Tomás Luis de Victoria's renaissance masterpiece the Tenebrae Responsories from 1585. One of the main pieces in music history and vocal music performed by Ars Nova Copenhagen led by Paul Hillier, a constellation that belong to the world elite when it comes to the performance of polyphonic vocal music form the Renaissance.
Victoria's Responsories sometimes gives reminiscence of Italian madrigals in the way he processes the text. With discrete means he highlights individual words and passages. The eighteen responsories are all for four voices, but with widely varying constellation of singers, which adds to the work a wide palette of vocal colors. Victoria supplements the text musically without drowning it while at the same time creating a coherent and introspective tale.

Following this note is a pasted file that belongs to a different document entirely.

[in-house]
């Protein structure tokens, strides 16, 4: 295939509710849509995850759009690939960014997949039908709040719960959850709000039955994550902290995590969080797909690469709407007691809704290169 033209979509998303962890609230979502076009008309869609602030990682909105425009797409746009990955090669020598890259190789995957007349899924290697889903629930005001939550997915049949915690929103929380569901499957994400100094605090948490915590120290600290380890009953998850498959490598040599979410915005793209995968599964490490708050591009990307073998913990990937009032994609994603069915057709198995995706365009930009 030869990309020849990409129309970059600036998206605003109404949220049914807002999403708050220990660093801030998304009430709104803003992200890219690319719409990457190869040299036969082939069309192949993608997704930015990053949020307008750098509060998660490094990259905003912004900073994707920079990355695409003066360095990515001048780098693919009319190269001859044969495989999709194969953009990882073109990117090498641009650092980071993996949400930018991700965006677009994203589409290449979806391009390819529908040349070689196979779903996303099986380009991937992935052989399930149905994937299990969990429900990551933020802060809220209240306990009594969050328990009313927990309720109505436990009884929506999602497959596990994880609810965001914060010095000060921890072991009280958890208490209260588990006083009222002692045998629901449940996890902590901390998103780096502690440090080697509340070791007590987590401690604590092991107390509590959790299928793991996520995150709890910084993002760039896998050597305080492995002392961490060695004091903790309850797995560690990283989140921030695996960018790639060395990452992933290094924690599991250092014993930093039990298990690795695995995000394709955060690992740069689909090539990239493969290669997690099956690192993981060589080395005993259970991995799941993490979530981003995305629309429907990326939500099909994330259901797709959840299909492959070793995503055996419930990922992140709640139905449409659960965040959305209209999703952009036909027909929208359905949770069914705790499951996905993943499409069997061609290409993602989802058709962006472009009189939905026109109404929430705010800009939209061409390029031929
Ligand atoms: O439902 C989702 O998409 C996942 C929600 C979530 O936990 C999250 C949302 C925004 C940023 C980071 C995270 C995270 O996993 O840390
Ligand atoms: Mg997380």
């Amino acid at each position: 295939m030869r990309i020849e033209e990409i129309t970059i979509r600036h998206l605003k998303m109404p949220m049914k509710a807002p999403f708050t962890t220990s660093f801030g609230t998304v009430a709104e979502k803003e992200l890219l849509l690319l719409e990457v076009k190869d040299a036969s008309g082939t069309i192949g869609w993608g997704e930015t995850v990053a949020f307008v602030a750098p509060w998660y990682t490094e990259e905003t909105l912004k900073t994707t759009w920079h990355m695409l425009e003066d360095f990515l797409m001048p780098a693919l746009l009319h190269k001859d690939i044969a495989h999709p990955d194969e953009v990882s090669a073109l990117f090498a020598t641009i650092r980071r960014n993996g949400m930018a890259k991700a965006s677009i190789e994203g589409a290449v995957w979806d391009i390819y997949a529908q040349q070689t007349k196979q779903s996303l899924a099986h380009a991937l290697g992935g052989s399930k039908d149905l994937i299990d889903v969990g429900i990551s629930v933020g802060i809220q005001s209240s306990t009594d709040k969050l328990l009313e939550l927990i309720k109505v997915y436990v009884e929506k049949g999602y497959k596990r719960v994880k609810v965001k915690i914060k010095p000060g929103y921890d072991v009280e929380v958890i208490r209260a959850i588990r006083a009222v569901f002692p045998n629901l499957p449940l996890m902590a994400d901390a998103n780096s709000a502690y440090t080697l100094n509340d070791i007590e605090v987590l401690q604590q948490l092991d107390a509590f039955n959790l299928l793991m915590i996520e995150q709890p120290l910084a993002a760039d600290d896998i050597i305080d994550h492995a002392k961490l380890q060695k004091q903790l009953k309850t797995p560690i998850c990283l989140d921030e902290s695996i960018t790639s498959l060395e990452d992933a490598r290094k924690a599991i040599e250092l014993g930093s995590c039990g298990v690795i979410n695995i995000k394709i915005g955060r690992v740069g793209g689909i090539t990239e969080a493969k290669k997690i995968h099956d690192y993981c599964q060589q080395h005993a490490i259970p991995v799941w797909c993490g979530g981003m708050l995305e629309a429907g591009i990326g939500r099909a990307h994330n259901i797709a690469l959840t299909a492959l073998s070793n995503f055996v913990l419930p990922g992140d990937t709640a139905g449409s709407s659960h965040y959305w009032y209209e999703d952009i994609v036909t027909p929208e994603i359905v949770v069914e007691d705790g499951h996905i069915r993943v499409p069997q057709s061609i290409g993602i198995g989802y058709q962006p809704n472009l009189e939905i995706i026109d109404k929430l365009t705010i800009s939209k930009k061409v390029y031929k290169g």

The Tenebrae responsories are written to the Catholic Church's traditional evening matins of Maundy Thursday, Good Friday and Easter Saturday. Tenebrae means shadows or darkness, which comes from the ritual associated with the service. Fifteen candles placed on a triangular candleholder called a hearse are extinguished one by one to symbolize Jesus' path into darkness. The candles represent Jesus himself, the supreme light, his disciples, where Judas is left out for obvious reasons, and the three women who went to the tomb after his death. The last candle isn't put out, but instead covered followed by the Strepitus (the big noise). The noise of the congregation slamming books on the stools and stamping on the floor symbolize the great earthquake after Jesus died. The noise continues until the candle is again placed in the hearse as a symbol of resurrection.
Listen to a preview of music from Victoria's time. Here Ars Nova Copenhagen performs Stabat Mater by Victoria's mentor Palestrina.